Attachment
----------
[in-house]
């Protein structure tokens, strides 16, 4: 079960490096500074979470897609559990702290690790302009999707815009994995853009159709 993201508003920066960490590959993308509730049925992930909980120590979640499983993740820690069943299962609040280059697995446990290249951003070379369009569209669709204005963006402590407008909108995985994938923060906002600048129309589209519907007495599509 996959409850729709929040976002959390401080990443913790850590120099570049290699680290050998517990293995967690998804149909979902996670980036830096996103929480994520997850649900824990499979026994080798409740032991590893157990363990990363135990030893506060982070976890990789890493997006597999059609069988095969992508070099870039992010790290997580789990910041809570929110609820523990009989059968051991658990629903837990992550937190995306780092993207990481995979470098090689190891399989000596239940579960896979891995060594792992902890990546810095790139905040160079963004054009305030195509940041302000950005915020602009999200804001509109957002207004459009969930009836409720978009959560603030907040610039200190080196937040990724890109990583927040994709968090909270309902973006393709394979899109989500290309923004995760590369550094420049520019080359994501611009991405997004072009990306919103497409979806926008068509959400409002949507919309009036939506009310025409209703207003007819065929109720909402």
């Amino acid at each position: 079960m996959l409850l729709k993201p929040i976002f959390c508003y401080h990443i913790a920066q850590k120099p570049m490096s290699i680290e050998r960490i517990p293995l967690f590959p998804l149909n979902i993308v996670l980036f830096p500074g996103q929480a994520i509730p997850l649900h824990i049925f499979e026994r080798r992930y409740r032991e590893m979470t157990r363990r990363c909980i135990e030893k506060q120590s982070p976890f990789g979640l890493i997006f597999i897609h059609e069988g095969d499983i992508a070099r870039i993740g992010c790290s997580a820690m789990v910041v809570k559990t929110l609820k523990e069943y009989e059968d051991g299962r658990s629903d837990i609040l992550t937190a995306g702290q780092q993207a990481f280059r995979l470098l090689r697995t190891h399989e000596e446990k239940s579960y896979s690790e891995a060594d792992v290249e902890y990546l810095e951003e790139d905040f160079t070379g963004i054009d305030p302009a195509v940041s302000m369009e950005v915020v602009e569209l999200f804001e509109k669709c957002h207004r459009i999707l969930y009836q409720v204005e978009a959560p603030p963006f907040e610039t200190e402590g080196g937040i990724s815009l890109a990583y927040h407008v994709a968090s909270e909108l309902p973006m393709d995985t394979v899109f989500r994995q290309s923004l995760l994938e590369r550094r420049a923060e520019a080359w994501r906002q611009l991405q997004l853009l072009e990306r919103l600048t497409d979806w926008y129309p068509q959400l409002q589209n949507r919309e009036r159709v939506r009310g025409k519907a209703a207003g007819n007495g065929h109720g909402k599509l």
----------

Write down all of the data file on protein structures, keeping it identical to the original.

[in-house]
């Protein structure tokens, strides 16, 4: 079960490096500074979470897609559990702290690790302009999707815009994995853009159709 993201508003920066960490590959993308509730049925992930909980120590979640499983993740820690069943299962609040280059697995446990290249951003070379369009569209669709204005963006402590407008909108995985994938923060906002600048129309589209519907007495599509 996959409850729709929040976002959390401080990443913790850590120099570049290699680290050998517990293995967690998804149909979902996670980036830096996103929480994520997850649900824990499979026994080798409740032991590893157990363990990363135990030893506060982070976890990789890493997006597999059609069988095969992508070099870039992010790290997580789990910041809570929110609820523990009989059968051991658990629903837990992550937190995306780092993207990481995979470098090689190891399989000596239940579960896979891995060594792992902890990546810095790139905040160079963004054009305030195509940041302000950005915020602009999200804001509109957002207004459009969930009836409720978009959560603030907040610039200190080196937040990724890109990583927040994709968090909270309902973006393709394979899109989500290309923004995760590369550094420049520019080359994501611009991405997004072009990306919103497409979806926008068509959400409002949507919309009036939506009310025409209703207003007819065929109720909402």
């Amino acid at each position: 079960m996959l409850l729709k993201p929040i976002f959390c508003y401080h990443i913790a920066q850590k120099p570049m490096s290699i680290e050998r960490i517990p293995l967690f590959p998804l149909n979902i993308v996670l980036f830096p500074g996103q929480a994520i509730p997850l649900h824990i049925f499979e026994r080798r992930y409740r032991e590893m979470t157990r363990r990363c909980i135990e030893k506060q120590s982070p976890f990789g979640l890493i997006f597999i897609h059609e069988g095969d499983i992508a070099r870039i993740g992010c790290s997580a820690m789990v910041v809570k559990t929110l609820k523990e069943y009989e059968d051991g299962r658990s629903d837990i609040l992550t937190a995306g702290q780092q993207a990481f280059r995979l470098l090689r697995t190891h399989e000596e446990k239940s579960y896979s690790e891995a060594d792992v290249e902890y990546l810095e951003e790139d905040f160079t070379g963004i054009d305030p302009a195509v940041s302000m369009e950005v915020v602009e569209l999200f804001e509109k669709c957002h207004r459009i999707l969930y009836q409720v204005e978009a959560p603030p963006f907040e610039t200190e402590g080196g937040i990724s815009l890109a990583y927040h407008v994709a968090s909270e909108l309902p973006m393709d995985t394979v899109f989500r994995q290309s923004l995760l994938e590369r550094r420049a923060e520019a080359w994501r906002q611009l991405q997004l853009l072009e990306r919103l600048t497409d979806w926008y129309p068509q959400l409002q589209n949507r919309e009036r159709v939506r009310g025409k519907a209703a207003g007819n007495g065929h109720g909402k599509l």